Possessed (2002)

Directed by: Billy Chung
Written by: Paul Chung
Producers: Paul Chung & Billy Chan
Starring: Julian Cheung, Ozawa Maju, Tse Kwan-Ho, Eddy Ko, Lam Suet & Sam Lee

Buy the DVD at:
HK Flix.com

Minako (Ozawa Maju) leads the TV-show "Mysterious Files" together with James (Julian Chueng - A Mob Story), a man she is still in love with. When their ratings go down, they act upon the chance to film a real life exorcism Reverend Yeung (Tse Kwan-Ho - The Mad Phoenix) has been asked to perform. Getting the desired result for the inflicted girl and the TV station, in fact this possession started with truck driver Man Li (Sam Lee - Made In Hong Kong) and is part of a pattern that all involved has something to do with...

A stab at echoing The Exorcist and its more emotional complexities, when you get Billy Chung (Love To Kill, Paramount Motel, Hong Kong Bronx) you at best expect something sufficient but dedication within that modesty in a way. Possessed is a beast of that nature and has some success by treating its story and characters with care and depth. It may be forced care and only mild depth but care and depth nonetheless.

As soap opera-like the entry into the story is, with past relationships and jealousy being prime ingredients, writer Paul Chung thankfully creates characters that come from very different walks of life. Being a puzzle but a fairly complex one about why we get so many different types occupying the frame, of course there's a connection here and Billy Chung keeps us interested to find out what that is. Much due to how he for instance plays out Sam Lee's possession since it's being inflicted upon regular, working class people in real environments. It's a very important key and logically Chung also brings us fragments of spookiness designed as building blocks. Even sparse with how he portrays the notion of possession, throughout there's very little effects used (some clumsy CGI and only minor make-up basically) which is actually a sign of Chung challenging himself on a low budget to again scare as much as he can within an ordinary setting. This is even a great, big stab at realism and the effect is involving within the grade you expect Chung to clinch at best. The build all the way up till the final frame then? I would say Chung's work is even throughout as the secrets are gradually revealed and character relationships become more clear.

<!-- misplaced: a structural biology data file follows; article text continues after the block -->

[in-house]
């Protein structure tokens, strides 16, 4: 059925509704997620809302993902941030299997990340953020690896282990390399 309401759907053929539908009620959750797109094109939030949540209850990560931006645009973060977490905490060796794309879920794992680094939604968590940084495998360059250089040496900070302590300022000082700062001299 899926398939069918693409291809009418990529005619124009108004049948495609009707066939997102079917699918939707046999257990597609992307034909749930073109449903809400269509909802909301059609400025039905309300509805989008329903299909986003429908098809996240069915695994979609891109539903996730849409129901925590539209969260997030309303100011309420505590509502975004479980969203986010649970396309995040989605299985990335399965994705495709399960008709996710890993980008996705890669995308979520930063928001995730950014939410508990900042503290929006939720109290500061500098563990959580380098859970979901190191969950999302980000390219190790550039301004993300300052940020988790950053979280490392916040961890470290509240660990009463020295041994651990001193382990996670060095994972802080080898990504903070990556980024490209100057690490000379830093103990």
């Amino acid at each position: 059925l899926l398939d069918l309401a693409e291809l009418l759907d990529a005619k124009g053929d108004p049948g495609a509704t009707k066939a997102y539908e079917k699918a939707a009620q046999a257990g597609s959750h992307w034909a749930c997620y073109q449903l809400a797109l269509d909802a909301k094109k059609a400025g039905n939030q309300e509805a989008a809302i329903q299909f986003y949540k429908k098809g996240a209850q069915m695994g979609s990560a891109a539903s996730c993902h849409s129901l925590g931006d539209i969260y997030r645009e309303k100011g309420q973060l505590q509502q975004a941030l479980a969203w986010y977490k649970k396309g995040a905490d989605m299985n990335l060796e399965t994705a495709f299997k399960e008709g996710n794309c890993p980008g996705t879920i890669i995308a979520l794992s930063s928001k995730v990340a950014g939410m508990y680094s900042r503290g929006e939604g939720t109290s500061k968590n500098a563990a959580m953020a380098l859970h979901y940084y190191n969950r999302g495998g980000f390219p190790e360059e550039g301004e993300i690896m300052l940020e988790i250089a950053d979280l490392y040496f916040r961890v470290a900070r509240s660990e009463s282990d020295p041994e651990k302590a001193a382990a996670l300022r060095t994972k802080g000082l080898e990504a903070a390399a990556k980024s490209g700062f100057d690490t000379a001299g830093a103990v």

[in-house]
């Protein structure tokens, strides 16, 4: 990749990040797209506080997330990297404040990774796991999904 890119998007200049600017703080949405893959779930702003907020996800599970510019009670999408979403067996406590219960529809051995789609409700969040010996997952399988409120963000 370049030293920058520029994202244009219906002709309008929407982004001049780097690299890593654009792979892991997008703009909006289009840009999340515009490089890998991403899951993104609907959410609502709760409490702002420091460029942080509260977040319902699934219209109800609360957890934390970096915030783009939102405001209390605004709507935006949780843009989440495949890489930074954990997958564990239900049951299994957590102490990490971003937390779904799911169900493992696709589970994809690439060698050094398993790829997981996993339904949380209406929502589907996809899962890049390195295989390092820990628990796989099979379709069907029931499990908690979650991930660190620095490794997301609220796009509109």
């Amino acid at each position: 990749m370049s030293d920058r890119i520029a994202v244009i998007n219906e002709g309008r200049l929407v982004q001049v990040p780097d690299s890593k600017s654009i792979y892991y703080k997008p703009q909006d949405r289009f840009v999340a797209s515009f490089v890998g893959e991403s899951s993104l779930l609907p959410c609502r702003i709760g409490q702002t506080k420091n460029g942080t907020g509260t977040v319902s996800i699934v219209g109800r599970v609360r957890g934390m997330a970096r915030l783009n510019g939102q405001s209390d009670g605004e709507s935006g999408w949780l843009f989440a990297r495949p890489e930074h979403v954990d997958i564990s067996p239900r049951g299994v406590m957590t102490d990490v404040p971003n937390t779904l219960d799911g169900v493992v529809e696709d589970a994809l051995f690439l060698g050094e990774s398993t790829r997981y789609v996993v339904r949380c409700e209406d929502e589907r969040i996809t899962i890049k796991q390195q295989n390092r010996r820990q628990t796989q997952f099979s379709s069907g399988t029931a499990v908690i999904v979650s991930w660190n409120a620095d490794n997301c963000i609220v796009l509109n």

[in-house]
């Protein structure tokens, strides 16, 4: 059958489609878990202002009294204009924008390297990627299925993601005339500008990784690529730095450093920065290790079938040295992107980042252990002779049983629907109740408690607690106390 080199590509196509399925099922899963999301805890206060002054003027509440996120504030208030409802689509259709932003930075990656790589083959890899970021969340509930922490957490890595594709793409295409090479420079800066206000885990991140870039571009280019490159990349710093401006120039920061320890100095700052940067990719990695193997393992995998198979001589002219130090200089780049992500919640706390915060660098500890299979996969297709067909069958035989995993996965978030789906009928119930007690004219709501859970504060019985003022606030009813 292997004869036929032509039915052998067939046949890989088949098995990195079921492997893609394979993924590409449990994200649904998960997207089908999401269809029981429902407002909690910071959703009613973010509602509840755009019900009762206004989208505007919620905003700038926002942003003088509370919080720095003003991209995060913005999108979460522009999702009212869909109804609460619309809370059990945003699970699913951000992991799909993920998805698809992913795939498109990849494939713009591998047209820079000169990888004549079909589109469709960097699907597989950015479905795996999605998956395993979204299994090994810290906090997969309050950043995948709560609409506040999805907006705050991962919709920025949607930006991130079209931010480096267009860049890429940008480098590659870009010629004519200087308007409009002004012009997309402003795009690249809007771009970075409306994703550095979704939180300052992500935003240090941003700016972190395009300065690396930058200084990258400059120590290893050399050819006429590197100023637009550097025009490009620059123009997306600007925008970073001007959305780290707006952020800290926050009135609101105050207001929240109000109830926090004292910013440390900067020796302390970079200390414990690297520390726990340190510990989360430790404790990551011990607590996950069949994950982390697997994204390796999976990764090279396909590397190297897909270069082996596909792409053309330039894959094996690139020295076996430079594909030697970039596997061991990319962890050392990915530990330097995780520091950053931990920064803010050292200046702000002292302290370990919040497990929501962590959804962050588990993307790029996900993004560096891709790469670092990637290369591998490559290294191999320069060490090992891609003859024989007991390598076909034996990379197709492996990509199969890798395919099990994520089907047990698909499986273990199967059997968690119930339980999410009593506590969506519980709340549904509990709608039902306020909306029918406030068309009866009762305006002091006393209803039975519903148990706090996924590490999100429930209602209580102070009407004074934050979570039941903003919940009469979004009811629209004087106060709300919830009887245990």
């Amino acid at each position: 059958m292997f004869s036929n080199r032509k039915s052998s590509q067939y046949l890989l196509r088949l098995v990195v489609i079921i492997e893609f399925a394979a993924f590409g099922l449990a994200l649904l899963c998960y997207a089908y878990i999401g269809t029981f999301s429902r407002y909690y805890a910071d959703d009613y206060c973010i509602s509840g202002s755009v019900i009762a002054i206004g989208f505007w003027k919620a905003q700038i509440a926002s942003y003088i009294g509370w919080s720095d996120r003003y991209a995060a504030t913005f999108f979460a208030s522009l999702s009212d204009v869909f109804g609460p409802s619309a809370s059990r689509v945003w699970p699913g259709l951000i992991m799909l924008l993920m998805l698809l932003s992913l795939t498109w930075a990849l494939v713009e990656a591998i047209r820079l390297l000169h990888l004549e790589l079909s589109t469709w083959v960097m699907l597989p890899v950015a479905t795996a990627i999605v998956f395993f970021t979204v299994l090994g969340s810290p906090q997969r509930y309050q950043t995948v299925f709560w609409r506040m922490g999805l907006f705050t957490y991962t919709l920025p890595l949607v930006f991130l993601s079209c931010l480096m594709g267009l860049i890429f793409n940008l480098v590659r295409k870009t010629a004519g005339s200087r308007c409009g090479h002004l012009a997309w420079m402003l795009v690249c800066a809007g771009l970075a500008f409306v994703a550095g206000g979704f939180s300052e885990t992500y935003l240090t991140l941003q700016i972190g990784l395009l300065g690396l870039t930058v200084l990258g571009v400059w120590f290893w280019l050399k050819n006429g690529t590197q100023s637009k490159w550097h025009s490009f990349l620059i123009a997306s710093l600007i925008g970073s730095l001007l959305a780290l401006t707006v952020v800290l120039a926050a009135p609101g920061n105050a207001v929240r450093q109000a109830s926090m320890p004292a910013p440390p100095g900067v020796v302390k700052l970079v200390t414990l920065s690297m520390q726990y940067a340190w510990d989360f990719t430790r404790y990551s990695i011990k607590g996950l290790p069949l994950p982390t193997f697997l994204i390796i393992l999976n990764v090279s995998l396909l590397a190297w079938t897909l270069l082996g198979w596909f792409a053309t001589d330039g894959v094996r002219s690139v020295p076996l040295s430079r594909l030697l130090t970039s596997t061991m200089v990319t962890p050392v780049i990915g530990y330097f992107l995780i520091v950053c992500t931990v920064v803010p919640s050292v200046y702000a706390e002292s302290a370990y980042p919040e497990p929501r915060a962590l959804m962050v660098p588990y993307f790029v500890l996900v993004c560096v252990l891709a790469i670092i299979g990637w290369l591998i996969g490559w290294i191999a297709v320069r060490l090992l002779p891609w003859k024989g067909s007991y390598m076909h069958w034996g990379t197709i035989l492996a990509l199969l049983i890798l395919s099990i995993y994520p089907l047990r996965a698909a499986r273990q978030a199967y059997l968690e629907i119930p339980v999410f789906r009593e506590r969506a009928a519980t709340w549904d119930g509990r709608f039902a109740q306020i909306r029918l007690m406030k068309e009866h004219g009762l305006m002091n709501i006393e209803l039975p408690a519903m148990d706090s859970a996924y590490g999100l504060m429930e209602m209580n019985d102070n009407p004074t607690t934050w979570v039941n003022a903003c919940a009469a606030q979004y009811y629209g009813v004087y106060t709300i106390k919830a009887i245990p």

There's basically a running theme of loneliness and lost love in display, starting with Minako as the stranger (still after a few years) in a foreign land and hopelessly in love while Reverend Yeung is the Max Von Sydow of our piece as he's lost his faith in God after tragedy has struck him in the past. So ache comes together in a battle against a vengeful spirit and the dramatic work remains evenly handled throughout without knocking seasoned drama veterans (or anyone) out of their chair.

That is still slightly more than I expected and Billy Chung's stylistic work is basically equal to old, familiar tools being employed because there's barely any room for new interpretation of horror here. So there's jumps via usage of sound effects and a good ol' sequence of blood in the sink but amazingly enough he has quite high respect for these familiar staples and puts decent dread into them. Stillness and fragmented horror applies to the otherwise style-heavy Chung in his 2002 work here and Possessed would indeed at best only be a minor blimp within the whole Hong Kong cinema output but blimps in Billy Chung's filmography is comforting. He's created decent escapism... AGAIN.

The DVD (Tai Seng):

Video: 1.72:1 non-anamorphic widescreen.

Audio: Cantonese Dolby Digital 2.0 and Mandarin Dolby Digital 2.0. Japanese is used for a few scenes on the Cantonese track but the Mandarin option is a full on dub.

Subtitles: English, traditional Chinese and simplified Chinese.

Extras: Star's Files for Tse Kwan-Ho, Julian Cheung and Sam Lee. Fairly thorough breakdown of each career and Cheung's entry even has listings of his awards and accolades as a singer. Trailers for Possessed, My Wife Is 18, If You Care... and The Conman 2002 are also included.

reviewed by Kenneth Brorsson